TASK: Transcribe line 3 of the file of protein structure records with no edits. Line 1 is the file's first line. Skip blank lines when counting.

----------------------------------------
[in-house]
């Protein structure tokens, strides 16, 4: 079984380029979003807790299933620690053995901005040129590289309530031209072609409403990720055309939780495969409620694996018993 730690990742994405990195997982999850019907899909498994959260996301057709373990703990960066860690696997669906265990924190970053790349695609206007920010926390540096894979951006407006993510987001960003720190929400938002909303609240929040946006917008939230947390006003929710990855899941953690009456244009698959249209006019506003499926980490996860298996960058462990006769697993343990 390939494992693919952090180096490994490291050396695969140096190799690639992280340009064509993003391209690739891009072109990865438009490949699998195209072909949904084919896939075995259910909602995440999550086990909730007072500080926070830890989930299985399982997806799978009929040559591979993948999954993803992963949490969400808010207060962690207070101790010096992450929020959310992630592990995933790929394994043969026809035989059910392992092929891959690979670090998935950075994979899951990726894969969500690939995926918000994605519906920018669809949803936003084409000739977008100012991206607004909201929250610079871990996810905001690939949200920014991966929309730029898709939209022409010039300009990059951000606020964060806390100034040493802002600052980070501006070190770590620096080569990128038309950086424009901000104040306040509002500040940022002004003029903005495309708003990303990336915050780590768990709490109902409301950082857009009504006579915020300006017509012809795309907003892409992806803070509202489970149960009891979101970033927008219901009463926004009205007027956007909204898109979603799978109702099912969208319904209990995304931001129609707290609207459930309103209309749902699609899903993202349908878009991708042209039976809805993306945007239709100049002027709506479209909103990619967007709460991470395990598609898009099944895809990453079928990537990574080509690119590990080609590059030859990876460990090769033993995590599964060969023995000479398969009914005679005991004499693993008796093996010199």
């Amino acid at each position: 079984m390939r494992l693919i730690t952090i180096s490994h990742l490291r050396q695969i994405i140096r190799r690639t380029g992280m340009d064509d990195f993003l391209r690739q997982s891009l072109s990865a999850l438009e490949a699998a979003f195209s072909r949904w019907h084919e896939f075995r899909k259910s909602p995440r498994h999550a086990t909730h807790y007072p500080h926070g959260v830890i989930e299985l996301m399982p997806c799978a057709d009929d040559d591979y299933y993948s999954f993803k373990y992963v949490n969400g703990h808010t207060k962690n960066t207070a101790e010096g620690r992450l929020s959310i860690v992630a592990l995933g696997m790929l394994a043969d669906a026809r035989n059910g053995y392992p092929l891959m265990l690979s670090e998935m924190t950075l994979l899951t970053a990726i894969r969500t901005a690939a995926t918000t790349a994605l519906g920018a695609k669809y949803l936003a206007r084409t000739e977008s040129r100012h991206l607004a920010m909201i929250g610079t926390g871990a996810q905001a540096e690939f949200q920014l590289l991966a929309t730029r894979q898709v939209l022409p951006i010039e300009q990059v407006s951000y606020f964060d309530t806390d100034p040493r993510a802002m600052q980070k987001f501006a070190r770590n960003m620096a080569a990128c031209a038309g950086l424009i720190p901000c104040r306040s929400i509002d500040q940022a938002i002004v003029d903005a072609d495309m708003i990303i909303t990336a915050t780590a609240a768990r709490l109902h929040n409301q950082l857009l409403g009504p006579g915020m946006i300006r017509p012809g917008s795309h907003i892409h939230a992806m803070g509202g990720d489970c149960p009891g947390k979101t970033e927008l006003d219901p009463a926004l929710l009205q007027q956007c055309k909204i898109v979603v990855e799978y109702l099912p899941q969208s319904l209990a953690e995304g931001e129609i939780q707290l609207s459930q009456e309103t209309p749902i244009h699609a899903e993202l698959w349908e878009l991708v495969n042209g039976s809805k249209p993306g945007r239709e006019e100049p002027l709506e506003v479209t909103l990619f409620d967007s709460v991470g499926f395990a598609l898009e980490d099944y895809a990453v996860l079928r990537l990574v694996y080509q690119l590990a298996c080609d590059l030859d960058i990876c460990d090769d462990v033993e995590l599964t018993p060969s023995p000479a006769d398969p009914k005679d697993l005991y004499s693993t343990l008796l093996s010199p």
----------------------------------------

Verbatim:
């Amino acid at each position: 079984m390939r494992l693919i730690t952090i180096s490994h990742l490291r050396q695969i994405i140096r190799r690639t380029g992280m340009d064509d990195f993003l391209r690739q997982s891009l072109s990865a999850l438009e490949a699998a979003f195209s072909r949904w019907h084919e896939f075995r899909k259910s909602p995440r498994h999550a086990t909730h807790y007072p500080h926070g959260v830890i989930e299985l996301m399982p997806c799978a057709d009929d040559d591979y299933y993948s999954f993803k373990y992963v949490n969400g703990h808010t207060k962690n960066t207070a101790e010096g620690r992450l929020s959310i860690v992630a592990l995933g696997m790929l394994a043969d669906a026809r035989n059910g053995y392992p092929l891959m265990l690979s670090e998935m924190t950075l994979l899951t970053a990726i894969r969500t901005a690939a995926t918000t790349a994605l519906g920018a695609k669809y949803l936003a206007r084409t000739e977008s040129r100012h991206l607004a920010m909201i929250g610079t926390g871990a996810q905001a540096e690939f949200q920014l590289l991966a929309t730029r894979q898709v939209l022409p951006i010039e300009q990059v407006s951000y606020f964060d309530t806390d100034p040493r993510a802002m600052q980070k987001f501006a070190r770590n960003m620096a080569a990128c031209a038309g950086l424009i720190p901000c104040r306040s929400i509002d500040q940022a938002i002004v003029d903005a072609d495309m708003i990303i909303t990336a915050t780590a609240a768990r709490l109902h929040n409301q950082l857009l409403g009504p006579g915020m946006i300006r017509p012809g917008s795309h907003i892409h939230a992806m803070g509202g990720d489970c149960p009891g947390k979101t970033e927008l006003d219901p009463a926004l929710l009205q007027q956007c055309k909204i898109v979603v990855e799978y109702l099912p899941q969208s319904l209990a953690e995304g931001e129609i939780q707290l609207s459930q009456e309103t209309p749902i244009h699609a899903e993202l698959w349908e878009l991708v495969n042209g039976s809805k249209p993306g945007r239709e006019e100049p002027l709506e506003v479209t909103l990619f409620d967007s709460v991470g499926f395990a598609l898009e980490d099944y895809a990453v996860l079928r990537l990574v694996y080509q690119l590990a298996c080609d590059l030859d960058i990876c460990d090769d462990v033993e995590l599964t018993p060969s023995p000479a006769d398969p009914k005679d697993l005991y004499s693993t343990l008796l093996s010199p």